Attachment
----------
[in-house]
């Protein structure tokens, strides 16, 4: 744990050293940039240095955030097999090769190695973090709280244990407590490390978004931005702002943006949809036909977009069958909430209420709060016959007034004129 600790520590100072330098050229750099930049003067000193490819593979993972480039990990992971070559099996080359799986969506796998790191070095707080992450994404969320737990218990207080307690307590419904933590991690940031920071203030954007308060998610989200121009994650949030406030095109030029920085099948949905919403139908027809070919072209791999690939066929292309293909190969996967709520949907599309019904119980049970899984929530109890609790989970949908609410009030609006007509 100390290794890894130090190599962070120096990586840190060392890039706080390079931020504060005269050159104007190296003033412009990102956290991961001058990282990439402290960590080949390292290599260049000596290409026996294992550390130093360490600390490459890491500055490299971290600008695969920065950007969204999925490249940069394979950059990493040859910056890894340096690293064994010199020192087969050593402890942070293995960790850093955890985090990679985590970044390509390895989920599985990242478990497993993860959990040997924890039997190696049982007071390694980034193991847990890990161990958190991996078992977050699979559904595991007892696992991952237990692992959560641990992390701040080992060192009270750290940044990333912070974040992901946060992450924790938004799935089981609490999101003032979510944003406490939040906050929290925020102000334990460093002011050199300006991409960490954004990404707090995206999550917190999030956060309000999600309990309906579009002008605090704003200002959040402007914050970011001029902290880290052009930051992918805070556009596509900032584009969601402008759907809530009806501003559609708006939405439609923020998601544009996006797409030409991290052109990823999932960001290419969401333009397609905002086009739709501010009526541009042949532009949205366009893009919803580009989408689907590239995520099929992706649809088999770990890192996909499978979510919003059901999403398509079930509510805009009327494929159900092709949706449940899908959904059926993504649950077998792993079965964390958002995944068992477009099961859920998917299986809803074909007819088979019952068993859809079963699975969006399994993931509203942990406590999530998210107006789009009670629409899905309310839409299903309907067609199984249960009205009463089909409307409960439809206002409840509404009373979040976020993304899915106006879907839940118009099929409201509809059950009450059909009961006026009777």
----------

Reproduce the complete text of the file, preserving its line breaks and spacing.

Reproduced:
[in-house]
């Protein structure tokens, strides 16, 4: 744990050293940039240095955030097999090769190695973090709280244990407590490390978004931005702002943006949809036909977009069958909430209420709060016959007034004129 600790520590100072330098050229750099930049003067000193490819593979993972480039990990992971070559099996080359799986969506796998790191070095707080992450994404969320737990218990207080307690307590419904933590991690940031920071203030954007308060998610989200121009994650949030406030095109030029920085099948949905919403139908027809070919072209791999690939066929292309293909190969996967709520949907599309019904119980049970899984929530109890609790989970949908609410009030609006007509 100390290794890894130090190599962070120096990586840190060392890039706080390079931020504060005269050159104007190296003033412009990102956290991961001058990282990439402290960590080949390292290599260049000596290409026996294992550390130093360490600390490459890491500055490299971290600008695969920065950007969204999925490249940069394979950059990493040859910056890894340096690293064994010199020192087969050593402890942070293995960790850093955890985090990679985590970044390509390895989920599985990242478990497993993860959990040997924890039997190696049982007071390694980034193991847990890990161990958190991996078992977050699979559904595991007892696992991952237990692992959560641990992390701040080992060192009270750290940044990333912070974040992901946060992450924790938004799935089981609490999101003032979510944003406490939040906050929290925020102000334990460093002011050199300006991409960490954004990404707090995206999550917190999030956060309000999600309990309906579009002008605090704003200002959040402007914050970011001029902290880290052009930051992918805070556009596509900032584009969601402008759907809530009806501003559609708006939405439609923020998601544009996006797409030409991290052109990823999932960001290419969401333009397609905002086009739709501010009526541009042949532009949205366009893009919803580009989408689907590239995520099929992706649809088999770990890192996909499978979510919003059901999403398509079930509510805009009327494929159900092709949706449940899908959904059926993504649950077998792993079965964390958002995944068992477009099961859920998917299986809803074909007819088979019952068993859809079963699975969006399994993931509203942990406590999530998210107006789009009670629409899905309310839409299903309907067609199984249960009205009463089909409307409960439809206002409840509404009373979040976020993304899915106006879907839940118009099929409201509809059950009450059909009961006026009777």